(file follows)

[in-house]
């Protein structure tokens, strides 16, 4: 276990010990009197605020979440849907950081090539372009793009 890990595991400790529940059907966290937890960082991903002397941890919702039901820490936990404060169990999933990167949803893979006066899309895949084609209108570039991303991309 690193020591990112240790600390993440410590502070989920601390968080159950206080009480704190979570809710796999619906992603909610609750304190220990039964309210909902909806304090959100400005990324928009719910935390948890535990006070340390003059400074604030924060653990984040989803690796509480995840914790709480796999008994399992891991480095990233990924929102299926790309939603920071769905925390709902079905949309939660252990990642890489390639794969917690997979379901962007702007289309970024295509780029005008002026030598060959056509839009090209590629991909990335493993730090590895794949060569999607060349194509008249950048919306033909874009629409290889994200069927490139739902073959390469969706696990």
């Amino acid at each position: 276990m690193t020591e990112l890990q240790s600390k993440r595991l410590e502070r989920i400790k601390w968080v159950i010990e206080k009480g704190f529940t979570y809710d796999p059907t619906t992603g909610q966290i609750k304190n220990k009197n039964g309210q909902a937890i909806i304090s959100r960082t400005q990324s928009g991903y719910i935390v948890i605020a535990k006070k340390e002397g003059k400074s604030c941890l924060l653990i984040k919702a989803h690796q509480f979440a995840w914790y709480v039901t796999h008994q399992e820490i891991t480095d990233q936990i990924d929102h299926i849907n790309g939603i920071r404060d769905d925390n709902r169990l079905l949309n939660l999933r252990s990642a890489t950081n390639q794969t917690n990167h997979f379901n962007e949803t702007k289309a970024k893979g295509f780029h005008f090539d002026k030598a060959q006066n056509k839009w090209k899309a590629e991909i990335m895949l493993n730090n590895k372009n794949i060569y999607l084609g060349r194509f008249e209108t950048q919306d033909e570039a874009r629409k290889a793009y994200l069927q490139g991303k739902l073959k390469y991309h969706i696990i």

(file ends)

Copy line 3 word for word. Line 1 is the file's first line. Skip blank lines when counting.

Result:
């Amino acid at each position: 276990m690193t020591e990112l890990q240790s600390k993440r595991l410590e502070r989920i400790k601390w968080v159950i010990e206080k009480g704190f529940t979570y809710d796999p059907t619906t992603g909610q966290i609750k304190n220990k009197n039964g309210q909902a937890i909806i304090s959100r960082t400005q990324s928009g991903y719910i935390v948890i605020a535990k006070k340390e002397g003059k400074s604030c941890l924060l653990i984040k919702a989803h690796q509480f979440a995840w914790y709480v039901t796999h008994q399992e820490i891991t480095d990233q936990i990924d929102h299926i849907n790309g939603i920071r404060d769905d925390n709902r169990l079905l949309n939660l999933r252990s990642a890489t950081n390639q794969t917690n990167h997979f379901n962007e949803t702007k289309a970024k893979g295509f780029h005008f090539d002026k030598a060959q006066n056509k839009w090209k899309a590629e991909i990335m895949l493993n730090n590895k372009n794949i060569y999607l084609g060349r194509f008249e209108t950048q919306d033909e570039a874009r629409k290889a793009y994200l069927q490139g991303k739902l073959k390469y991309h969706i696990i």